Extreme Physics Explorer: A Mission to Test Basic Physics Martin Elvis Harvard-S

Extreme Physics Explorer: A Mission to Test Basic Physics Martin Elvis Harvard-S www.phwiki.com

Extreme Physics Explorer: A Mission to Test Basic Physics Martin Elvis Harvard-S

Green, Judy, Freelance Children’s Book Writer has reference to this Academic Journal, PHwiki organized this Journal Extreme Physics Explorer: A Mission to Test Basic Physics Martin Elvis Harvard-Smithsonian Center as long as Astrophysics An International, multi-agency mission of opportunity What is the Future of X-ray Binary Research Fields go through 3 phases: Discovery: mapping basic properties Widespread excitement rockets, UHURU to EXOSAT Underst in addition to ing: detailed study & physics Specialist interest only EXOSAT to Rossi XTE Tool: use underst in addition to ing to ask new questions Widespread interest begun by Ch in addition to ra, XMM-Newton Is X-ray binary research ending phase 2 Is phase 3 the testing of Extreme Physics Black Holes, Magnetars & Neutron Stars are cosmic laboratories as long as Extreme Physics: Gravity at the event horizon – Black Holes Frame dragging, metric in strong gravity – AGNs, BH binaries Magnetic fields with energy densities greater than an electron – Magnetars BQED=4.4×1013 g Densities of nuclear matter or beyond – ‘neutron’ stars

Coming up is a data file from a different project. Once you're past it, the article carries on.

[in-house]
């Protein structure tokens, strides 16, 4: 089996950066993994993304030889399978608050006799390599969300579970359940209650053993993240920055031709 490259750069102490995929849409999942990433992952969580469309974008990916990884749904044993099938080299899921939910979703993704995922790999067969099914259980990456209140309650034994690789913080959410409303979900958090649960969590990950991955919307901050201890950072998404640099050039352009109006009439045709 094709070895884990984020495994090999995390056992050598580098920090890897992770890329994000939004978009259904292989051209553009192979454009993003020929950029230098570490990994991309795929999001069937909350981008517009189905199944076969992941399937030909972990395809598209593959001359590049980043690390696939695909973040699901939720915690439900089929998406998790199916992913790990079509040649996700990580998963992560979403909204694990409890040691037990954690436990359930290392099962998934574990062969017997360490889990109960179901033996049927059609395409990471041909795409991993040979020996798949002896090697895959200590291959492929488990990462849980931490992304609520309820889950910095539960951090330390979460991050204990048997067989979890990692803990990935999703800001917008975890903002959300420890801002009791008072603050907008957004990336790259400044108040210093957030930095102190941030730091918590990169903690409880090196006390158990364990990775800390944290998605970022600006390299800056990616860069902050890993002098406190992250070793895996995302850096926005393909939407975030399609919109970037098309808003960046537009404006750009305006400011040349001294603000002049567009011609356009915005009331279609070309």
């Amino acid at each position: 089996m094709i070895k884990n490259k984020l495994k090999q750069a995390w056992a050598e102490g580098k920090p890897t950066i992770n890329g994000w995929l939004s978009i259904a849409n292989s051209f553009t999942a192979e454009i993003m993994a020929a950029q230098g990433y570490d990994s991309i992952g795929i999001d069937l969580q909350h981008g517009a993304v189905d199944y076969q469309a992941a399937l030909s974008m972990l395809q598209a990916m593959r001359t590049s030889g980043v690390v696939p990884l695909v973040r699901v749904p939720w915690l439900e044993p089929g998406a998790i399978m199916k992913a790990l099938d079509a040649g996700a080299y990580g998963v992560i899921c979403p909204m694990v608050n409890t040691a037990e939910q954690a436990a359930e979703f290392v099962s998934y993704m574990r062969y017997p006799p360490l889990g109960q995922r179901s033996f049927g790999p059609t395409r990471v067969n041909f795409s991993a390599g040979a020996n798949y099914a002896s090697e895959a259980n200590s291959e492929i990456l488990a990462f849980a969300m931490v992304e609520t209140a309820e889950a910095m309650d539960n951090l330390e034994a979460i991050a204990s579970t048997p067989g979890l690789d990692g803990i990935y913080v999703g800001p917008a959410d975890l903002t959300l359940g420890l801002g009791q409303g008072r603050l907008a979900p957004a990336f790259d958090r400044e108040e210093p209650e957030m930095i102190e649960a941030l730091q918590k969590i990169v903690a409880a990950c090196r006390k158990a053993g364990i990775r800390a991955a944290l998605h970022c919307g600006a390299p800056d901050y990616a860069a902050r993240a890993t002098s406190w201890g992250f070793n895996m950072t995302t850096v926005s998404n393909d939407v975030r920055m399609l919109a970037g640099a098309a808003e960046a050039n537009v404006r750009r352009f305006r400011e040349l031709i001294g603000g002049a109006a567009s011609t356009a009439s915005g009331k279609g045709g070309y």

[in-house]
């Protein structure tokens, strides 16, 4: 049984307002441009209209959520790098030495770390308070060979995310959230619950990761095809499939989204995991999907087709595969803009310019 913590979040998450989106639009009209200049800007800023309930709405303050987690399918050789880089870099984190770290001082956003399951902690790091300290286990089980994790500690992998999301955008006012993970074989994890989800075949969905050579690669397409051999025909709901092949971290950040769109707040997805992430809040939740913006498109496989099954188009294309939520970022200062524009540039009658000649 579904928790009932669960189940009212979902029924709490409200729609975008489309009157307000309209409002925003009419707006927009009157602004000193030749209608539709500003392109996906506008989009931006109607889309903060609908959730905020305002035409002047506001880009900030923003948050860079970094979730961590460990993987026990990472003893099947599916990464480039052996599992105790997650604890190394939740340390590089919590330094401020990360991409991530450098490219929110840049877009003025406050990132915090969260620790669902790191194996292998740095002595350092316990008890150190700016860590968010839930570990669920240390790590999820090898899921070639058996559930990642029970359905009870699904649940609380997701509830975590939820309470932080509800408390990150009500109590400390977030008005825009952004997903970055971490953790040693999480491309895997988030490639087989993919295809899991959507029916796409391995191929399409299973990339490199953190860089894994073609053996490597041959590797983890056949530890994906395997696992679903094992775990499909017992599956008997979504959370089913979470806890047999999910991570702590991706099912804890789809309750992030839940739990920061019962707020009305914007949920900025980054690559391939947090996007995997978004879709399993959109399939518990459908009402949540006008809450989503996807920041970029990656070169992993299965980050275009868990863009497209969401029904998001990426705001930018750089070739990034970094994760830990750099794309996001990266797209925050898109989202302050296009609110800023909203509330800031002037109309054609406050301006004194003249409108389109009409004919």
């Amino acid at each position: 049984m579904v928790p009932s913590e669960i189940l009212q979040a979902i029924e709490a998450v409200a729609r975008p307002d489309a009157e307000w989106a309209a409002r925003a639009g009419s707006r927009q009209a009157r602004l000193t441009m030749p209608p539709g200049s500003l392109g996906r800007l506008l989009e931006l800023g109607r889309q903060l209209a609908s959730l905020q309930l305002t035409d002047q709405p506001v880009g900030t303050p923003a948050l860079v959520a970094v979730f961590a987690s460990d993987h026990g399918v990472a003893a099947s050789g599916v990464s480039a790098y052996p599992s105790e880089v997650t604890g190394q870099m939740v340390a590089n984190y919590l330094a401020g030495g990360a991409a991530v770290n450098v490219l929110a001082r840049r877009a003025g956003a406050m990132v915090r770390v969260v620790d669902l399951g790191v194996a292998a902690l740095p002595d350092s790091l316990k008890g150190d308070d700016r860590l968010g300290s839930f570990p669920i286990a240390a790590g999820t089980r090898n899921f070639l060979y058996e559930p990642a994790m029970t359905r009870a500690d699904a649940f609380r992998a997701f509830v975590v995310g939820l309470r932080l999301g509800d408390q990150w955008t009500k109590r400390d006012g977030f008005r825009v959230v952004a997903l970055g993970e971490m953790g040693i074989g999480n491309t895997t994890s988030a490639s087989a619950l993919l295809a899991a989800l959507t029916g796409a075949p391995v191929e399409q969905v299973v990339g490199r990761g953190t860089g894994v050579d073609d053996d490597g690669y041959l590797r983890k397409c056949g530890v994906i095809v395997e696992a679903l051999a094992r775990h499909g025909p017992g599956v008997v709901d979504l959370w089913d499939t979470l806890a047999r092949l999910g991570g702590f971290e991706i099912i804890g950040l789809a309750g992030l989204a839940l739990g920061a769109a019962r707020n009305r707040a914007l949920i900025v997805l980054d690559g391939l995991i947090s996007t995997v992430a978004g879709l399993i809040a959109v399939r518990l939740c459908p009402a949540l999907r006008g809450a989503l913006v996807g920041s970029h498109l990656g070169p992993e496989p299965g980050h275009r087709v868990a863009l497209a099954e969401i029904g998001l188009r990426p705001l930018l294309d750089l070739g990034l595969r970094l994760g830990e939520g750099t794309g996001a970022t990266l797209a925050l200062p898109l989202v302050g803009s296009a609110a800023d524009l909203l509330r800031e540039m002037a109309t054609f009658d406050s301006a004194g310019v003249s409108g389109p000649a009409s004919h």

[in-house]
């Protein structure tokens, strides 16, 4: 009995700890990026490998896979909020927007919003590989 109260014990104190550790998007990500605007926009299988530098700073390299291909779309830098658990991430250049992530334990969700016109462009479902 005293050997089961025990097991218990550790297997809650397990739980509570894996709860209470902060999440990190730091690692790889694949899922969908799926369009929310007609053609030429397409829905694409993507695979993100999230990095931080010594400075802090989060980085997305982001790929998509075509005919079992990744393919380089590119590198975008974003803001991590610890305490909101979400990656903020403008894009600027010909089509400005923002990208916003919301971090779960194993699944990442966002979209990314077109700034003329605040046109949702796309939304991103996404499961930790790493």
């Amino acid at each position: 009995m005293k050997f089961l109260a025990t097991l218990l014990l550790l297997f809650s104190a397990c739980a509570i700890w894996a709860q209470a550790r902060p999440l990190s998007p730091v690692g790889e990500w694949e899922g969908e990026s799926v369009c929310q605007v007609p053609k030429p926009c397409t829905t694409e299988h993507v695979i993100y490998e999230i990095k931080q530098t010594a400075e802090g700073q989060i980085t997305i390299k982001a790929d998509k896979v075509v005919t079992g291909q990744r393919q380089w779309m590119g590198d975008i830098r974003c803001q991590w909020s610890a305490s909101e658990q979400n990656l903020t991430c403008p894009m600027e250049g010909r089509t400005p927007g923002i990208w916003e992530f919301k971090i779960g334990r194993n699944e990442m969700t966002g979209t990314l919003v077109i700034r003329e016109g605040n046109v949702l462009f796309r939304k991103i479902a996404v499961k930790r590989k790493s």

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Neutron star surfaces explore extreme physics have a hard surface enabling precision measurements have a thin atmosphere that imprints sharp atomic features in their spectra Enables spectroscopic tests of extreme physics are intrinsically X-ray sources deDeo & Psaltis, 2003 astro-ph/0302095 Space-Time curvature Gravitational redshift at neutron star surface Cottam J. Paerels F. & Mendez M., 2002, Nature, 420, 51 EX Hya: HETG R~500 Dvradial= 58.2 +/- 3.7 km/s Relative velocity only requires stability not absolute calibration +/-0.04, 10% errors Spectrum integrated over spin period, several bursts Spectroscopy: NS Equation of State Example: So far M only from orbit solution Spectroscopy adds: Gravitational redshift due to neutron star: zg ~ M/R Bhattacharya et al. 2006 ApJ + Doppler shift vs. phase ~12 km/s R x sin i Map R vs. M of EoS Van den Heuvel zg~ 0.3 czg~100,000 km s-1 1% errors ~1000 km/s -> R ~ 300 DE ~ 20 eV @ 6 keV DE = 2eV @ 1 keV zg spin Doppler shift Orbit solution